For more information check out these MSDN links:

Preventing Browser Caching using HTTP Headers

Many developers consider the use of HTTPS on a site enough security for a user’s data, however one area often overlooked is the caching of your sites pages by the users browser. By default (for performance) browsers will cache pages visited regardless of whether they are served via HTTP or HTTPS. This behaviour is not ideal for security as it allows an attacker to use the locally stored browser history and browser cache to read possibly sensitive data entered by a user during their web session. The attacker would need access to the users physical machine (either locally in the case of a shared device or remotely via remote access or malware). To avoid this scenario for your site you should consider informing the browser not to cache sensitive pages via the header values in your HTTP response. Unfortunately it’s not quite that easy as different browsers implement different policies and treat the various cache control values in HTTP headers differently.

Taking control of caching via the use of HTTP headers

To control how the browser (and any intermediate server) caches the pages within our web application we need to change the HTTP headers to explicitly prevent caching. The minimum recommended HTTP headers to de-activate caching are:

Cache-control: no-store
Pragma: no-cache

Below are the settings seen on many secure sites as a comparison to above and perhaps as a guide to what we should really be aiming for:

Cache-Control:max-age=0, no-cache, no-store, must-revalidate
Expires:Thu, 01 Jan 1970 00:00:00 GMT

HTTP Headers & Browser Implementation Differences:

Different web browsers implement caching in differing ways and therefore also implement various subtleties in their support for the cache controlling HTTP headers. This also means that as browsers evolve so too will their implementations related to these header values.

Pragma Header Setting

Use of the ‘Pragma’ setting is often used but it is now outdated (a retained setting from HTTP 1.0) and actually relates to requests and not responses. As developers have been ‘over using’ this on responses many browsers actually started to make use of this setting to control response caching. This is why it is best included even though it has been superseded by specific HTTP 1.1 directives.

Cache-Control ‘No-Store’ & ‘No-Cache’ Header Settings

A “Cache-Control” setting of private instructs any proxies not to cache the page but it does still permit the browser to cache. Changing this to no-store instructs the browser to not cache the page and not store it in a local cache. This is the most secure setting. Again due to variances in implementation a setting of no-cache is also sometimes used to mean no-store (despite this setting actually meaning cache but always re-validate, see here). Due to this the common recommendation is to include both settings, i.e: Cache-control: no-store, no-cache.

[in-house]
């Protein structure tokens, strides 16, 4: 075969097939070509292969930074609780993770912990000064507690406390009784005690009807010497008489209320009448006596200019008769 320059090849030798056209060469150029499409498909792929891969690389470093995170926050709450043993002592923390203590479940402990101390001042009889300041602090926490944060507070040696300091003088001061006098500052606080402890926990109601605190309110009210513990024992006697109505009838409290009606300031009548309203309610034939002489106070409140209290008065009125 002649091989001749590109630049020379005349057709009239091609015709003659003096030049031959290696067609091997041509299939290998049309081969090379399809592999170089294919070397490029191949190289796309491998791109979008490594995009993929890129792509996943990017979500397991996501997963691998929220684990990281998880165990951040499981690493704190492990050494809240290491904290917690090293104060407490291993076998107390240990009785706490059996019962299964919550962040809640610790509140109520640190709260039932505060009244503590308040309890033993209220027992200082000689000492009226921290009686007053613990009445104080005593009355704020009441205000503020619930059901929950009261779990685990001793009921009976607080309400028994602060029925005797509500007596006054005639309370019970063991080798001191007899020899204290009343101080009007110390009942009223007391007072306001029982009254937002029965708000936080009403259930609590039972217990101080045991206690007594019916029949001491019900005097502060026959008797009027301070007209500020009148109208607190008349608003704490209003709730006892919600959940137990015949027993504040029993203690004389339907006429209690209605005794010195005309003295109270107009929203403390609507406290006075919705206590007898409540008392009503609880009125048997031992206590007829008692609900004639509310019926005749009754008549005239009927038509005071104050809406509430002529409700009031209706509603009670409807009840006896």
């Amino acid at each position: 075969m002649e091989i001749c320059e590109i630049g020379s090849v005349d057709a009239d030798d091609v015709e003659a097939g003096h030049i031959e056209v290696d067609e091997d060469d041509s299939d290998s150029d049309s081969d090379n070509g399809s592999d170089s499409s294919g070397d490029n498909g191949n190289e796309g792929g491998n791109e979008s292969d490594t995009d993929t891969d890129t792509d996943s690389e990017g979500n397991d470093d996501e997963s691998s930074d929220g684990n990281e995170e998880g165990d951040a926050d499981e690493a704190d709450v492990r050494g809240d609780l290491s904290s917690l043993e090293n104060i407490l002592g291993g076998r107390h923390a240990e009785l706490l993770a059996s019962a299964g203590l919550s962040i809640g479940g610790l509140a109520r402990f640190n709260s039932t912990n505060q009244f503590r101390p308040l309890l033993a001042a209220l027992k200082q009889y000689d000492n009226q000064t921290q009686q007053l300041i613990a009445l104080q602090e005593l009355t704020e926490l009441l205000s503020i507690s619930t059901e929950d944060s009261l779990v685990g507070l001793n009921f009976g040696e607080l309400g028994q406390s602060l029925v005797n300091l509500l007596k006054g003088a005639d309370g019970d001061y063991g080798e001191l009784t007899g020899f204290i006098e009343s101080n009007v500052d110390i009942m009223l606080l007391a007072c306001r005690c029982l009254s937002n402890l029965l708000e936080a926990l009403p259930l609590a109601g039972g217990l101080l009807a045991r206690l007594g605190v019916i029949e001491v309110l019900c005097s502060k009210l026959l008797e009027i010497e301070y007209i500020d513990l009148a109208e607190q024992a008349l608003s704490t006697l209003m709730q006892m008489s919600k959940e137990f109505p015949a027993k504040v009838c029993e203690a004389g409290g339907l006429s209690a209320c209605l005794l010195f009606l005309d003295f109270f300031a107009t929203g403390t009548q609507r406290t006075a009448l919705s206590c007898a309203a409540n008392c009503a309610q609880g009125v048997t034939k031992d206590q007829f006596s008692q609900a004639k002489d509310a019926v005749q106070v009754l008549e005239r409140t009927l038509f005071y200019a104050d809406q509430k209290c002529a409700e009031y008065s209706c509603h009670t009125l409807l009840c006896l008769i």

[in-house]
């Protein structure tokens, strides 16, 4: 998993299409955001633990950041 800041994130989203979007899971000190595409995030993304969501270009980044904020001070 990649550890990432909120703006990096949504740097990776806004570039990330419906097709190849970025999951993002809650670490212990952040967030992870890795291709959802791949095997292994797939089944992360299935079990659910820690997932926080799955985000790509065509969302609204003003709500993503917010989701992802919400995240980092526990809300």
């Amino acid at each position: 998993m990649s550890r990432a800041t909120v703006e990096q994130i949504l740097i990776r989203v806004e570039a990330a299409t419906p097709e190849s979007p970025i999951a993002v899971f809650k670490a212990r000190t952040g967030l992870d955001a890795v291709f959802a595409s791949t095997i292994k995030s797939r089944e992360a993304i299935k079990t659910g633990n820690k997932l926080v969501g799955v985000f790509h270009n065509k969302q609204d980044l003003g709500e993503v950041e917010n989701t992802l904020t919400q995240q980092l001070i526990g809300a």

Expires Header Setting

This again is an old HTTP 1.0 setting that is maintained for backward compatibility. Setting this date to a date in the past forces the browser to treat the data as stale and therefore it will not be loaded from cache but re-queried from the originating server. The data is still cached locally on disk though and so only provides little security benefits but does prevent an attacker directly using the browser back button to read the data without resorting to accessing the cache on the file system.  For example:  Expires: Thu, 01 Jan 1970 00:00:00 GMT

Max-Age Header Setting

The HTTP 1.1 equivalent of expires header. Setting to 0 will force the browser to re-validate with the originating server before displaying the page from cache. For example: Cache-control: max-age=0

Must-Revalidate Header Setting

This instructs the browser that it must revalidate the page against the originating server before loading from the cache, i.e. Cache-Control: must-revalidate

Implementing the HTTP Header Options

Which pages will be affected?

Technically you only need to turn off caching on those pages where sensitive data is being collected or displayed. This needs to be balanced against the risk of accidently not implementing the change on new pages in the future or making it possible to remove this change accidently on individual pages. A review of your web application might show that the majority of pages display sensitive data and therefore a global setting would be beneficial. A global setting would also ensure that any new future pages added to the application would automatically be covered by this change, reducing the impact of developers forgetting to set the values.

There is a trade off with performance here and this must be considered in your approach. As this change impacts the client caching mechanics of the site there will be performance implications of this change. Pages will no longer be cached on the client, impacting client response times and may also increase load on the servers. A full performance test is required following any change in this area.

Implementing in

There are numerous options for implementing the HTTP headers into a web application. These options are outlined below with their strengths/weaknesses. and the .Net framework provide methods to set caching controls on the Request and Cache objects. These in turn result in HTTP headers being set for the page/application’s HTTP responses. This provides a level of abstraction from the HTTP headers but that abstraction prevents you setting the headers exactly how you might like them for full browser compatibility. The alternative approach is to explicitly set the HTTP headers. Both options and how they can be implemented are explored below: